David says he’s a person in his 50s who has been “... unable to earn an income in over 10 years. My wife earns a moderate salary in state public service that barely meets ordinary living expenses ... makes me ineligible for welfare payments. I describe my situation as in ‘home detention’ ... has led to detrimental health outcomes ironically recently allowing me access to a disability employment service.” Isn’t it extraordinary? Rather than providing a service that will empower you and lift you up, they wait until you fall into a position where you actually desperately need even more assistance. The priorities of government are all wrong – all wrong.
Glenda says, “Thank you for initiation the Senate enquiry into abuses of power and processes by AHPRA,” that’s the health practitioners’ association. “I’m a health professional who put in a submission at that enquiry. Can you please advise me if there’s since been any practical outcome from that enquiry including compensation for those who have been abused?” Glenda, the short answer is: I can’t answer that. Yes, the enquiry has taken place. I haven’t seen the government’s response and you won’t get a response from this government now because it has been prorogued, so it will be up to a future government to respond if they want to – if they want to.
Stuart’s on about preferential voting. He’s says, “I agree with you, voting should not be compulsory. The concept of democracy – that it is compulsory – seems contradictory. My bigger bug-bear is a preferential counting system.” Well, you’re right. You’re absolutely right. And you know, the scandal of this – compulsory preferential voting – is that the major parties made reforms to the Senate system so it’s no longer compulsory up there. You can get away and it’s a valid vote just putting a ‘1’. So then, if you haven’t preferenced anyone else your vote exhausts so the system can no longer be rigged and gamed, but they wouldn’t do it in the House of Representatives. And the reason they wouldn’t do it in the House of Representatives is because they’ve got a lock on it, the blue team and the red team. They know you have to put one above the other eventually if you want a valid vote. So, they know they’re the primary beneficiaries of it and they’ve rigged the system to help themselves.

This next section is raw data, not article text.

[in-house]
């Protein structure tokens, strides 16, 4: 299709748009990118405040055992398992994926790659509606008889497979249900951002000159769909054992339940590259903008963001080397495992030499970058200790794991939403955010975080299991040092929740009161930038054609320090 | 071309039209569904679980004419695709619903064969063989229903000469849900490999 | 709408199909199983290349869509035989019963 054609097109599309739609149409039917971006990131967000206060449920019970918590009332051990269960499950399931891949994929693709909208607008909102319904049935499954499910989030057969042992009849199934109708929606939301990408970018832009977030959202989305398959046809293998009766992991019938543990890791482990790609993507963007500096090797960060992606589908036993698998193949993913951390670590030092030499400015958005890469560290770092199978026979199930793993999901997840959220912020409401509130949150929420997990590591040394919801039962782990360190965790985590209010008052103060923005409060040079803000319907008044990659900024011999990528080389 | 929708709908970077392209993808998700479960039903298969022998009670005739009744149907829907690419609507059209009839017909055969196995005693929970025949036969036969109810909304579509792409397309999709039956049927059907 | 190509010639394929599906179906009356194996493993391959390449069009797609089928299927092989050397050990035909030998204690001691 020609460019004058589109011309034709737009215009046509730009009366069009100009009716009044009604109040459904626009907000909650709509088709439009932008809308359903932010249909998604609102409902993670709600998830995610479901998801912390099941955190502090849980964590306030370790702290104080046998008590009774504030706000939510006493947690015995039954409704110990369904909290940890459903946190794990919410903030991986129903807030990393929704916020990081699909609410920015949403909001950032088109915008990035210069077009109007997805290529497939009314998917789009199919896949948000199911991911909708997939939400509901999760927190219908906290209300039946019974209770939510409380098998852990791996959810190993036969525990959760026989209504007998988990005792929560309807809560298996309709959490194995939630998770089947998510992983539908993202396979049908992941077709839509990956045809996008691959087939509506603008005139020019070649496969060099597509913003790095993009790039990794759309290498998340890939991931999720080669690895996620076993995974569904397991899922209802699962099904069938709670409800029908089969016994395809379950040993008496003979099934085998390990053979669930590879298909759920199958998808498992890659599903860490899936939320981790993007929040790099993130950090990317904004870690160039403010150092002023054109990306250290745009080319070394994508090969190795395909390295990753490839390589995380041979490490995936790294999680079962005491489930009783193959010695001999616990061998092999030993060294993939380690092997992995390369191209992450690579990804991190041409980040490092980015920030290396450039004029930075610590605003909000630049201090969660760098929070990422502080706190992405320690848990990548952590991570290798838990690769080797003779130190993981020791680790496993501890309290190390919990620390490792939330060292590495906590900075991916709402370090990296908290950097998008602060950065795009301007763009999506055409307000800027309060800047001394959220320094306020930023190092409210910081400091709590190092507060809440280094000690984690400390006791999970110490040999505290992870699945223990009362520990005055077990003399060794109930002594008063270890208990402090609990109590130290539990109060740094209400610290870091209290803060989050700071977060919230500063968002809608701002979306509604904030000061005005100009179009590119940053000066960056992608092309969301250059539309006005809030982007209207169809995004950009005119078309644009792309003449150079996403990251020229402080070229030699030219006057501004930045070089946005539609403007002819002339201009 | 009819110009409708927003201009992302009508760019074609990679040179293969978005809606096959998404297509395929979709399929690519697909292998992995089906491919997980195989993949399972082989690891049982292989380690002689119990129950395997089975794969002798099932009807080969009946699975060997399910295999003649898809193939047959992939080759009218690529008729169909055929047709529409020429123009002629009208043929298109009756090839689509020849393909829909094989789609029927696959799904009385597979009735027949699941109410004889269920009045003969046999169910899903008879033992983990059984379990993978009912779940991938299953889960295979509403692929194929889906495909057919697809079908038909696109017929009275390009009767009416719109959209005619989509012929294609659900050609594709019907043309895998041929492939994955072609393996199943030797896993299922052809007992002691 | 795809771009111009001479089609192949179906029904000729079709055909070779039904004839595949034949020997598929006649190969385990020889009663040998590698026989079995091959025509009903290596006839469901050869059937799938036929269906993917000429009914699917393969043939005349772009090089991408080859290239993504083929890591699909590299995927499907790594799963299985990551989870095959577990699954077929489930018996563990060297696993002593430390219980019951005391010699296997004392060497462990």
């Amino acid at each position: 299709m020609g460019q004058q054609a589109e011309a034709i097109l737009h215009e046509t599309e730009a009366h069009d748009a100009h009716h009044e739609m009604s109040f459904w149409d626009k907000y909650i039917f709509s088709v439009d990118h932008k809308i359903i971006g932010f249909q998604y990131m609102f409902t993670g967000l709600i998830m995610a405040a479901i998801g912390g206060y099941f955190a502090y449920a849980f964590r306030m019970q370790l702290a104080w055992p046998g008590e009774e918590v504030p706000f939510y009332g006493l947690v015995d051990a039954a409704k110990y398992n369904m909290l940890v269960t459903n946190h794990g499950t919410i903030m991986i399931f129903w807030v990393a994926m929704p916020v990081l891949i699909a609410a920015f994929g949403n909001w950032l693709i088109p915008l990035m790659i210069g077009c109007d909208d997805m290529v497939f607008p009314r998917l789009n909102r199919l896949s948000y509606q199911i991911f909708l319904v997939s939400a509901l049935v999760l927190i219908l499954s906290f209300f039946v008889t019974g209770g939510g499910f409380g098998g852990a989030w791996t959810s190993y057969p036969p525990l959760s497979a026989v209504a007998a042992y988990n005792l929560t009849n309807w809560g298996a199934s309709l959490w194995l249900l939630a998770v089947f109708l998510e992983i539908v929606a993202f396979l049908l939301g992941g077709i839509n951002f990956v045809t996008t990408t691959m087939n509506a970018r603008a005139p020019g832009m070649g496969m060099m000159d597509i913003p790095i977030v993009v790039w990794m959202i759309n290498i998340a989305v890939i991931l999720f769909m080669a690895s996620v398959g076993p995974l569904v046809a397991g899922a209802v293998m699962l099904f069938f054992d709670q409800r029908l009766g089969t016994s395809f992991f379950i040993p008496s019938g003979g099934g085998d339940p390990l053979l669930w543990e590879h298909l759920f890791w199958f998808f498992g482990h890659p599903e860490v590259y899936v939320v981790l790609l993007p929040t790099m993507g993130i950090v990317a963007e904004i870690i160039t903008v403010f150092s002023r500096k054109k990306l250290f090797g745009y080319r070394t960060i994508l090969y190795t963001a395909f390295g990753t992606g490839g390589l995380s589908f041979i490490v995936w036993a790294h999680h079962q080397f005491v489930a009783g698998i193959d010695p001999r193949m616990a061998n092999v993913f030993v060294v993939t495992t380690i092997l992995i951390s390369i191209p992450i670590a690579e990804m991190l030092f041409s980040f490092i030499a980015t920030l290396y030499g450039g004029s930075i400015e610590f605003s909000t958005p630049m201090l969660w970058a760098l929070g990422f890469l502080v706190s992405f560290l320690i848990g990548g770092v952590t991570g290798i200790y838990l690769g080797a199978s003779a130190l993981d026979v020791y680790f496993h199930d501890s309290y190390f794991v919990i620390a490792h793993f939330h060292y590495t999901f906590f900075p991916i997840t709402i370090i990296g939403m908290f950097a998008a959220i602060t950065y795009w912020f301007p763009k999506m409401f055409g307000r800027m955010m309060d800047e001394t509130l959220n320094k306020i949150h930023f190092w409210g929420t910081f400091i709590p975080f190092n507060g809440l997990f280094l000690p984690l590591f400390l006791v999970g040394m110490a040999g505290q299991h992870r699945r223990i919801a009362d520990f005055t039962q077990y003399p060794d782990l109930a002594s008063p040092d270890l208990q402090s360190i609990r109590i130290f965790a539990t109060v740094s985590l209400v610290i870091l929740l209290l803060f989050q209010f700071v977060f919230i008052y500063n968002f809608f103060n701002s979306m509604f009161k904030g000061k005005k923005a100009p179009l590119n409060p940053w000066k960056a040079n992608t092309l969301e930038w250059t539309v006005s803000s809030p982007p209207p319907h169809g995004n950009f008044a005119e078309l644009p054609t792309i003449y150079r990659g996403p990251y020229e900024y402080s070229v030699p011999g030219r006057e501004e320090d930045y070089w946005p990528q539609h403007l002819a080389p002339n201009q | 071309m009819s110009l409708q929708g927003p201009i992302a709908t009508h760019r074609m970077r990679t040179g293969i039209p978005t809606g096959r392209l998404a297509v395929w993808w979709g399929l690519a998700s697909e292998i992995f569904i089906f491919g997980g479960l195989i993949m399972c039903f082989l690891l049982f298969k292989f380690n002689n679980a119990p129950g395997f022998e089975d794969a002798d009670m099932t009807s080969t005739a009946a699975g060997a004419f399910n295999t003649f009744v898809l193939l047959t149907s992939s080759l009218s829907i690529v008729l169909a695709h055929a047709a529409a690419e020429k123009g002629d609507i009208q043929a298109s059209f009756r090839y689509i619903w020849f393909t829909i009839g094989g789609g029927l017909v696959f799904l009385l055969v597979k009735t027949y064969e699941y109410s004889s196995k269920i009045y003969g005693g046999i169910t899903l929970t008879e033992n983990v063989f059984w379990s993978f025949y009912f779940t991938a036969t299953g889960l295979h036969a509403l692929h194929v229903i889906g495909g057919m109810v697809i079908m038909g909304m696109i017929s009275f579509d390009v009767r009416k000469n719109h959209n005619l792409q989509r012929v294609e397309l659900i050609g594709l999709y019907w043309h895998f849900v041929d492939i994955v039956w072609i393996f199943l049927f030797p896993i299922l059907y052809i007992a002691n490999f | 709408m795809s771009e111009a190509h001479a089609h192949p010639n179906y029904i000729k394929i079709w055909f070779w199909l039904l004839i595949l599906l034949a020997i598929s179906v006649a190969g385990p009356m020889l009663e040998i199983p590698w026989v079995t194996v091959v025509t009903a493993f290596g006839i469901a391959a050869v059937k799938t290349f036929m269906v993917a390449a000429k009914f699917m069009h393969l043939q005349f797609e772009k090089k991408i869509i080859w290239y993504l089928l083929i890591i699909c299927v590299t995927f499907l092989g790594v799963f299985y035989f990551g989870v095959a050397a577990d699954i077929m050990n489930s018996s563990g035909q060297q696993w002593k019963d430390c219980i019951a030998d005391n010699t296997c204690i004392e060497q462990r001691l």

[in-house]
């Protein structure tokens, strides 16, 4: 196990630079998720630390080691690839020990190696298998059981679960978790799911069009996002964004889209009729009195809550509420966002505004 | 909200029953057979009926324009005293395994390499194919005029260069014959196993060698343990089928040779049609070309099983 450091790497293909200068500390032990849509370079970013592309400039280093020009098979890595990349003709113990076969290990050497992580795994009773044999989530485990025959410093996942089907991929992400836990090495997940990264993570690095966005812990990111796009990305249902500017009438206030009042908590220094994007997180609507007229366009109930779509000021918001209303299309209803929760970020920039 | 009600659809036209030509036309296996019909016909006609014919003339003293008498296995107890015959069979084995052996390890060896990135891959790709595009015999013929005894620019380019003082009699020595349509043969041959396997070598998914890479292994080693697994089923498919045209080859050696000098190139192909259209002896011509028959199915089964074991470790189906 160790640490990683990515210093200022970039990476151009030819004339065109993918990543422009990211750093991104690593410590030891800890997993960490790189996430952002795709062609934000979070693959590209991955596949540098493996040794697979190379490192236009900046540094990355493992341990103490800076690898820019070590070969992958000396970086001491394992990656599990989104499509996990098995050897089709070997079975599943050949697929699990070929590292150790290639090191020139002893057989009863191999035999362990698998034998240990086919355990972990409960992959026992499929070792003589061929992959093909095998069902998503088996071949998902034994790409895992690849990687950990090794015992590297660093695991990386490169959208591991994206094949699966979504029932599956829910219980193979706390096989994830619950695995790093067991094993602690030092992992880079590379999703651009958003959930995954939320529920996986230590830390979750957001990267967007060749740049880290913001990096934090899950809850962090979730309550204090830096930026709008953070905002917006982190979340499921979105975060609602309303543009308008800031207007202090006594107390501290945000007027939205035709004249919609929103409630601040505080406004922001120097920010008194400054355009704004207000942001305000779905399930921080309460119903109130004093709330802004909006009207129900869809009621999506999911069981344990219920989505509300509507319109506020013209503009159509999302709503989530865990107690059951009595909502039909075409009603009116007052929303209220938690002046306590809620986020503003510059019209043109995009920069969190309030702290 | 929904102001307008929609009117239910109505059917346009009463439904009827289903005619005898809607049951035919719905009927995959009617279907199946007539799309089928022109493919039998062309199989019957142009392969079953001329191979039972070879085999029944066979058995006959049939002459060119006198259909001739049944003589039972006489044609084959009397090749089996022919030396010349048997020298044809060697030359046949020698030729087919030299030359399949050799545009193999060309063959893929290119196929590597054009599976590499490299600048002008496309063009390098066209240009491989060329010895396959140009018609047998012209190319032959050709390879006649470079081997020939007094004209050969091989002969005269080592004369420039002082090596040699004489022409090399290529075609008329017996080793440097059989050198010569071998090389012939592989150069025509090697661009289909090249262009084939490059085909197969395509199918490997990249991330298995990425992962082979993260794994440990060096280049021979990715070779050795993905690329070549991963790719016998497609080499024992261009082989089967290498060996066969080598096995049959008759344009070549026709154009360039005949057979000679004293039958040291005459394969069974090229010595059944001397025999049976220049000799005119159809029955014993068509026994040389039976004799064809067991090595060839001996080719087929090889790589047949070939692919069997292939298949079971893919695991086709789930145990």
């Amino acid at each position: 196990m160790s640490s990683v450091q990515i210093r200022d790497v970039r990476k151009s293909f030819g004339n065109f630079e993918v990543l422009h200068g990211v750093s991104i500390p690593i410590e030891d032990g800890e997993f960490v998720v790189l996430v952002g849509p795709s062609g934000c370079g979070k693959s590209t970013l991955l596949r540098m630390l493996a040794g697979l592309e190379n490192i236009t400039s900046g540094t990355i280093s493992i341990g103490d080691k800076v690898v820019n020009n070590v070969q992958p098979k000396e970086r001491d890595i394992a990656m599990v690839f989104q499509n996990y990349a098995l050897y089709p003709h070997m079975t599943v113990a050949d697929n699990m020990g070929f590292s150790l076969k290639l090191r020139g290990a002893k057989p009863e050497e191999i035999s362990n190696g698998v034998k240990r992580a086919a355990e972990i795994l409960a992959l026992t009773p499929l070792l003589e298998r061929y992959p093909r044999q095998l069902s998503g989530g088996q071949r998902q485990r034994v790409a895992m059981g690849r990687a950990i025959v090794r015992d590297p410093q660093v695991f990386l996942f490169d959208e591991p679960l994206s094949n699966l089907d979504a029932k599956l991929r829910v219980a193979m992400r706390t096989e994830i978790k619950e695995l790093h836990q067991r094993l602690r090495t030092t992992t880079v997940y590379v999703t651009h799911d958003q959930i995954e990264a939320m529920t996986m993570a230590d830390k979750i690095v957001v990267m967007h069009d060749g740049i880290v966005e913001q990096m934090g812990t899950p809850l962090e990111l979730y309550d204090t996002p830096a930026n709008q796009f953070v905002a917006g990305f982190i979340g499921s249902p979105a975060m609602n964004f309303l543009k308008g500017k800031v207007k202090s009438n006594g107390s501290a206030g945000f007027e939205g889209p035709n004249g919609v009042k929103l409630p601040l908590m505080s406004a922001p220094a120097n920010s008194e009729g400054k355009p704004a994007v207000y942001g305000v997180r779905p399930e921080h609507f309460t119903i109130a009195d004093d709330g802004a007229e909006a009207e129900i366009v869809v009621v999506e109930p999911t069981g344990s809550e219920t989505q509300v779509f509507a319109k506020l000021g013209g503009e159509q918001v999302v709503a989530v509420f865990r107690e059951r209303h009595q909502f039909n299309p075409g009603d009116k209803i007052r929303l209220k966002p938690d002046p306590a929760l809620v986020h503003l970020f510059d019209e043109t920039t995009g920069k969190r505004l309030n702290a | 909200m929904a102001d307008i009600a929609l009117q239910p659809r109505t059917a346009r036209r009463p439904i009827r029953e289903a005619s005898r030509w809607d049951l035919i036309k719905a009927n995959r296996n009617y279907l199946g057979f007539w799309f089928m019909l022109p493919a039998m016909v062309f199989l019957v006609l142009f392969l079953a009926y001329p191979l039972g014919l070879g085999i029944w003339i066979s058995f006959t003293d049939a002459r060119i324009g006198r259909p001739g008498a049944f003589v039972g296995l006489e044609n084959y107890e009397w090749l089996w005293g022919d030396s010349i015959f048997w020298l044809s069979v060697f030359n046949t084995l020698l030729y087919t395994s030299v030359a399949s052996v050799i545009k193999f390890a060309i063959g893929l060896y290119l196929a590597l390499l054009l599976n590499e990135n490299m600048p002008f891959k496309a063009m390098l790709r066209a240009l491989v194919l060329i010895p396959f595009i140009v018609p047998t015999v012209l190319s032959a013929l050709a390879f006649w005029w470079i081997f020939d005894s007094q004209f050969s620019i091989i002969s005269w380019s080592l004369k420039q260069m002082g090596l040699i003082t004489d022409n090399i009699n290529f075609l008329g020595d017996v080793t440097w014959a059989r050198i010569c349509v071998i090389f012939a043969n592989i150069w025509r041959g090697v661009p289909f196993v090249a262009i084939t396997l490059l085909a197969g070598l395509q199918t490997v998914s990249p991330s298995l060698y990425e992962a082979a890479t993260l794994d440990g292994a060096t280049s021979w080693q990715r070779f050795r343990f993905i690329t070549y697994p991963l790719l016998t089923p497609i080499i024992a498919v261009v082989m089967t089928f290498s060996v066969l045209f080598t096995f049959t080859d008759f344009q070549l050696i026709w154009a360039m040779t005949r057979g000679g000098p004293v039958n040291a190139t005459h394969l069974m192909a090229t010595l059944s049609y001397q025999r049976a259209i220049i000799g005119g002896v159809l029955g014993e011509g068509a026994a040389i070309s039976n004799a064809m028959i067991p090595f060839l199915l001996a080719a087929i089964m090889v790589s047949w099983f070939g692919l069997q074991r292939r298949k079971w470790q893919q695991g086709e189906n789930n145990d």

Charlie says he gets my email each and every week. He “... listens and enjoys the podcast.” Well, thank you. “It’s good to listen to some Common Sense which is hard to find.” He says he’s a “... Liberal voter. I’ll be voting for you in the Senate and I hope you can keep the b*st*rds honest.” Good, that’s what we want people to do. Vote for the party of your choice but vote for us in the Senate.
But he says he’s been “... disappointed with the Liberal Party in recent years. Things may change now that we’ve catapulted the Manchurian Candidate, who appears determined to now undermine the Liberals. Very sad piece of work.” You’re referring to the ghost of Malcolm Turnbull who lives at Point Misery – Point Piper, sorry. Point Misery. You’d think it was miserable all the time ... anyway.
“Things that need attention and concern me are: freedom of speech, the nation’s debt, immigration, ABC and SBS bias, the Left filling our children’s heads with the politically correct nonsense, the Greens/Labor obsession with global warming. This is the most important election in my memory.” You’re right. You’re absolutely right and I agree with all of that, Charlie. We need to solve it and the only way we can solve it is to have the less-bad government of your choice – for me it’s the coalition – but to have a Common Sense filter in the Senate, and that’s the Australian Conservatives.
That is Your Say for another week. Send me your feedback: firstname.lastname@example.org .
ADVERTISEMENT (CORY BERNARDI): I think the trick to life is how you respond when things don’t go to plan. Sometimes you’re confronted with a situation and you either run and hide or you dig deep; you stand your ground and you fight for what’s right.
I am where I am today because of a series of disappointments: missed out on the Olympics because of a back injury; got sick overseas and spent a year in hospitals, isolation and in bed. But the biggest disappointment of my life has been the chaos, dysfunction and uselessness I’ve witnessed in Canberra. Maybe I should have quit, but I believe that you deserve a better way. That’s why I founded the Australian Conservatives and this is my pledge to you:
I’ll say what I mean and mean what I say, and I will never give up fighting for you.
I know you’re disappointed, I know you’re frustrated, but together we can bring Common Sense back to Canberra.
ADVERTISEMENT (VOICE OVER): Authorised by C Bernardi for the Australian Conservatives, Adelaide.
VOICE OVER: Keep listening. This is your Weekly Dose of Common Sense with Cory Bernardi.
CORY BERNARDI: Well folks, that’s all we’ve got time for on this edition of the Weekly Dose of Common Sense podcast. It has been great to have you tuning in. I’m on the road for another few days but hopefully I’ll be back in the studio to record this next week – in the bunker, as I call it – where we’re safely cocooned away from the noise of the world and maybe we can take some of your calls.
I’ll try and be in touch with those of you who have made contact and we’ll see what we can do with that, but in the meantime: stay strong, stay happy, keep calm and vote Conservative.
VOICE OVER: If you've enjoyed your Weekly Dose of Common Sense, chip in at conservatives.org.au .